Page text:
Others whiffed on Harbaughs
Adam Schefter [ARCHIVE]
February 1, 2013
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NEW ORLEANS -- Long before the country focused in on the Harbaugh brothers, other teams did.

The first team to interview Jim Harbaugh for an NFL head-coaching job was the New York Jets. Four years ago, in an airport in Arizona, Jets owner Woody Johnson and three of his lieutenants spent hours meeting and discussing New York's head-coaching job with Harbaugh, according to sources.

They were the first ones to identify and interview Harbaugh for an NFL job. The Jets thought Harbaugh was dynamic, energetic -- but not quite ready. So they went with Rex Ryan instead.

The Detroit Lions also contacted Harbaugh to gauge his interest in returning to Michigan, where he attended college, sources said. But the conversations with the Lions never advanced far before Detroit offered its job to Jim Schwartz and Harbaugh signed a contract extension with Stanford.

And then, the day after Harbaugh signed his extension, the Kansas City Chiefs weighed in, seeing whether the Stanford coach would be interested in leaving, sources said. The irony was that Harbaugh's wife, Sarah, is from Kansas City. Had the Chiefs called 48 hours earlier, before Harbaugh gave his word and signature to Stanford on an extension, he might have been enticed. But the Chiefs were a little late, a delay-of-game penalty that would haunt them. Harbaugh stayed at Stanford, and Kansas City hired Todd Haley.

Any of those three teams -- the Jets, Lions or Chiefs -- could have hired Harbaugh ahead of his time, before he was ripe. They correctly identified him, just didn't act in timely enough fashion. The 49ers did, luring Harbaugh to San Francisco before the Dolphins could bring him to Miami.

And if those moves leave those fan bases shaking their heads, think of what's happening at Boston College and UCLA. Back in January 2007, Boston College narrowed down its head-coaching candidates and, in the end, opted to hire Jeff Jagodzinski over Eagles special-teams coach John Harbaugh.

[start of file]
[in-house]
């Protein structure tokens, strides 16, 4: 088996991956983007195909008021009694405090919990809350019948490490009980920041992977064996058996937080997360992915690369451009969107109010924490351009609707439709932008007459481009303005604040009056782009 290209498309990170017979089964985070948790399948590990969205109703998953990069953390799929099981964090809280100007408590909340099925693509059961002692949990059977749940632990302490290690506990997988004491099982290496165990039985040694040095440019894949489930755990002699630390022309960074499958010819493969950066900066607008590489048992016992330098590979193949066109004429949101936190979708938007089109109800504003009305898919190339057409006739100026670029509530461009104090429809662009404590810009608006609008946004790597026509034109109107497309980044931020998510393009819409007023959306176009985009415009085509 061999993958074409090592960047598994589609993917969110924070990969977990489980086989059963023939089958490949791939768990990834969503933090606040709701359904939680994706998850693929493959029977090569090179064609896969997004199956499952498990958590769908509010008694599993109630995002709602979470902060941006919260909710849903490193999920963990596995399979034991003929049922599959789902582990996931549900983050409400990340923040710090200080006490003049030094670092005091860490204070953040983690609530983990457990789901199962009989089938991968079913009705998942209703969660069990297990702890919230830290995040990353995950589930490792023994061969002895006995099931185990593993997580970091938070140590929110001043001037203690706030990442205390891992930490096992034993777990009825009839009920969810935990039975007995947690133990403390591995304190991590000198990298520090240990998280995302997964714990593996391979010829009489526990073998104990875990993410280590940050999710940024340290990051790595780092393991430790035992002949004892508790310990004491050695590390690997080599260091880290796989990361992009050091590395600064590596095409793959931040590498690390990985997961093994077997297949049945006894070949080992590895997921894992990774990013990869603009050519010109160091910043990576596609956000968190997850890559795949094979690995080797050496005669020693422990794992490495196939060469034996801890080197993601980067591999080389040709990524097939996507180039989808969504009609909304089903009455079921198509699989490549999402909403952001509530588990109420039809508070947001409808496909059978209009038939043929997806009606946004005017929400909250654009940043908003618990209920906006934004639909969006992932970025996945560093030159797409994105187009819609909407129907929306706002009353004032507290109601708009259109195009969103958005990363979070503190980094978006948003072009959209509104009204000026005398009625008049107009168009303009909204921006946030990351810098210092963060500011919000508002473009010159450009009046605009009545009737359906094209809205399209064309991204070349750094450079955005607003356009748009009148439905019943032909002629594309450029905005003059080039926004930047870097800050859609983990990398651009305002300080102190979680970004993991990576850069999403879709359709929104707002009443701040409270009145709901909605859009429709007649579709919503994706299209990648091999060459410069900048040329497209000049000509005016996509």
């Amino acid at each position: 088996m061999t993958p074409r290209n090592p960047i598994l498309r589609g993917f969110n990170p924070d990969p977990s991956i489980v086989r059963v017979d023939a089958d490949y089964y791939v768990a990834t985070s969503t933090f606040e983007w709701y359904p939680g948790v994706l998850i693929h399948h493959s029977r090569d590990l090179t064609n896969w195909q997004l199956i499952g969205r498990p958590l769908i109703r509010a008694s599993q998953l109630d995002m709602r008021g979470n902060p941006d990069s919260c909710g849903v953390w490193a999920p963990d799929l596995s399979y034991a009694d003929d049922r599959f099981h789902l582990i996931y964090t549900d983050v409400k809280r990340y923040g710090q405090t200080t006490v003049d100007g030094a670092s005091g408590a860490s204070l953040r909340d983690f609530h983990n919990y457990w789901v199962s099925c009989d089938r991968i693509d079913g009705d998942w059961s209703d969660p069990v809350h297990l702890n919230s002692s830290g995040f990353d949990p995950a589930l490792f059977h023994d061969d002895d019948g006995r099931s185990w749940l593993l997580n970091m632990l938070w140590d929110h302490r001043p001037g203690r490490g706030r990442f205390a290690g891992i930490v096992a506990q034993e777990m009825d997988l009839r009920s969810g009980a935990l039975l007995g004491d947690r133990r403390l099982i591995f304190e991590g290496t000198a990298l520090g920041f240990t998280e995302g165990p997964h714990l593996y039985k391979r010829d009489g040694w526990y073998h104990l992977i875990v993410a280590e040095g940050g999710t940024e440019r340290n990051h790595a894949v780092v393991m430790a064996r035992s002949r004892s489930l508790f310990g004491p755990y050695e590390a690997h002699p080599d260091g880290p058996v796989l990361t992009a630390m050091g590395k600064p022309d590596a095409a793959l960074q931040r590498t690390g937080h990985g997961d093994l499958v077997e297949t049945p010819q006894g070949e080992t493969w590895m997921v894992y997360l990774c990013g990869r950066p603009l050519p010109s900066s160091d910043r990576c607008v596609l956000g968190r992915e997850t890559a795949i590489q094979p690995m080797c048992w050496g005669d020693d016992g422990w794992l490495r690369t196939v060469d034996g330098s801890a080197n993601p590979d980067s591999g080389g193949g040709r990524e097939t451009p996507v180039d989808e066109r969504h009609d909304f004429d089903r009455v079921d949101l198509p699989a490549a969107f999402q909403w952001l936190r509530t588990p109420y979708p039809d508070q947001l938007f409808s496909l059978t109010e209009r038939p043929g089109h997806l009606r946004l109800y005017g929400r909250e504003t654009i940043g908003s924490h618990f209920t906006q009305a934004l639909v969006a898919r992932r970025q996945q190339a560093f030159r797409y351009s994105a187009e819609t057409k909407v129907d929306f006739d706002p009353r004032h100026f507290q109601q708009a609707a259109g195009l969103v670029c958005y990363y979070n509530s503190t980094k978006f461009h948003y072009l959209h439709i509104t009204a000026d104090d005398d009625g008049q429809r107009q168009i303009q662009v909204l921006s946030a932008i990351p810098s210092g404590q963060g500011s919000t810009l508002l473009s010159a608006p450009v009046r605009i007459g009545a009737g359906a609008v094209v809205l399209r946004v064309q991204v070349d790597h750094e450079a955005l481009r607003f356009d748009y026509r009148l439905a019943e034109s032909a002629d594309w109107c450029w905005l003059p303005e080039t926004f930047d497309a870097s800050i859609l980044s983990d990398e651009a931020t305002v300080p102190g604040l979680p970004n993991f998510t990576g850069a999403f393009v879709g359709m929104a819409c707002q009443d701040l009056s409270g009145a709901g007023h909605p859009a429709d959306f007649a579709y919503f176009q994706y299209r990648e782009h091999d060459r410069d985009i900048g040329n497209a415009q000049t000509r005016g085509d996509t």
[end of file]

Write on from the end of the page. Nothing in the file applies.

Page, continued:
But John Harbaugh had another opportunity as well. He was a finalist for the UCLA job in December 2007. But as much as UCLA liked Harbaugh, it liked Rick Neuheisel even more and hired him instead.

Before they became the celebrated coaches they are today, just shy of Super Bowl XLVII, the Harbaugh brothers first were repeatedly rejected. How much would NFL teams and colleges like a mulligan on those decisions today?

Not to single out the Jets, but which NFL franchise has been more crossed than theirs? They once wanted but missed out on drafting Southern Mississippi quarterback Brett Favre, once watched Peyton Manning return to Tennessee for his senior season when they had the No. 1 pick, and once witnessed Bill Belichick resign as head coach of their organization as he was attending the news conference that was supposed to announce his hire. Now, Harbaugh can be added to the list of Jets whiffs.

And there's a lesson in there for all these teams and colleges that embark on coaching interviews at the end of each of their seasons. Sometimes the men who are hired are not as capable as the ones who are bypassed. Sometimes teams believe they are making the right choice, but the only way it can be verified is through time. And sometimes teams make as many mistakes as the head coaches who lost their jobs.